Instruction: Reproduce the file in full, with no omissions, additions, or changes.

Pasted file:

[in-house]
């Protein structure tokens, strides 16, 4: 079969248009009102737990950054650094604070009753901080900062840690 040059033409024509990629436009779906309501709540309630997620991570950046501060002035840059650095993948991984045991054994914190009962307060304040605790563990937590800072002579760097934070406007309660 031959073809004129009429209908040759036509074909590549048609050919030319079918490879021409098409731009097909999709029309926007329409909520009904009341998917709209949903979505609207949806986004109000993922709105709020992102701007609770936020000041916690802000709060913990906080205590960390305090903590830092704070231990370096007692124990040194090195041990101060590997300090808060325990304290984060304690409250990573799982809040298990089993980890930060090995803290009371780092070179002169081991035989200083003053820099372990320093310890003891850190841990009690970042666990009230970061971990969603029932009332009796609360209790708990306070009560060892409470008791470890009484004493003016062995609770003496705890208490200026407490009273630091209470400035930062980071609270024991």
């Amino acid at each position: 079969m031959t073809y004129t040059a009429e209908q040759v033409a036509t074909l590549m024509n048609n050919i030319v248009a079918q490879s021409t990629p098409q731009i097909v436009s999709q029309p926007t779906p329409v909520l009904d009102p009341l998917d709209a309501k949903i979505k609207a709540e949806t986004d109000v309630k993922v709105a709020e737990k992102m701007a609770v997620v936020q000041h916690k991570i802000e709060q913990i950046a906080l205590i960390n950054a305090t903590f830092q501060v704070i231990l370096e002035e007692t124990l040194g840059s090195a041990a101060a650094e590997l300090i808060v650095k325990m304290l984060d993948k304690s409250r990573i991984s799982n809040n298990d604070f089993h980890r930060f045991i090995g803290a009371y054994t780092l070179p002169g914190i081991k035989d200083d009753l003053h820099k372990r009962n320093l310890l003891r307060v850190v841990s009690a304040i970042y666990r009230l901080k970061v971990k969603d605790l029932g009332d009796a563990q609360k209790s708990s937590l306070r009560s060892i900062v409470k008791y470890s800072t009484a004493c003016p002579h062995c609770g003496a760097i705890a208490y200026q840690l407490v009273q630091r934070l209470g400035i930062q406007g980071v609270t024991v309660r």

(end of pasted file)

[in-house]
């Protein structure tokens, strides 16, 4: 079969248009009102737990950054650094604070009753901080900062840690 040059033409024509990629436009779906309501709540309630997620991570950046501060002035840059650095993948991984045991054994914190009962307060304040605790563990937590800072002579760097934070406007309660 031959073809004129009429209908040759036509074909590549048609050919030319079918490879021409098409731009097909999709029309926007329409909520009904009341998917709209949903979505609207949806986004109000993922709105709020992102701007609770936020000041916690802000709060913990906080205590960390305090903590830092704070231990370096007692124990040194090195041990101060590997300090808060325990304290984060304690409250990573799982809040298990089993980890930060090995803290009371780092070179002169081991035989200083003053820099372990320093310890003891850190841990009690970042666990009230970061971990969603029932009332009796609360209790708990306070009560060892409470008791470890009484004493003016062995609770003496705890208490200026407490009273630091209470400035930062980071609270024991």
């Amino acid at each position: 079969m031959t073809y004129t040059a009429e209908q040759v033409a036509t074909l590549m024509n048609n050919i030319v248009a079918q490879s021409t990629p098409q731009i097909v436009s999709q029309p926007t779906p329409v909520l009904d009102p009341l998917d709209a309501k949903i979505k609207a709540e949806t986004d109000v309630k993922v709105a709020e737990k992102m701007a609770v997620v936020q000041h916690k991570i802000e709060q913990i950046a906080l205590i960390n950054a305090t903590f830092q501060v704070i231990l370096e002035e007692t124990l040194g840059s090195a041990a101060a650094e590997l300090i808060v650095k325990m304290l984060d993948k304690s409250r990573i991984s799982n809040n298990d604070f089993h980890r930060f045991i090995g803290a009371y054994t780092l070179p002169g914190i081991k035989d200083d009753l003053h820099k372990r009962n320093l310890l003891r307060v850190v841990s009690a304040i970042y666990r009230l901080k970061v971990k969603d605790l029932g009332d009796a563990q609360k209790s708990s937590l306070r009560s060892i900062v409470k008791y470890s800072t009484a004493c003016p002579h062995c609770g003496a760097i705890a208490y200026q840690l407490v009273q630091r934070l209470g400035i930062q406007g980071v609270t024991v309660r």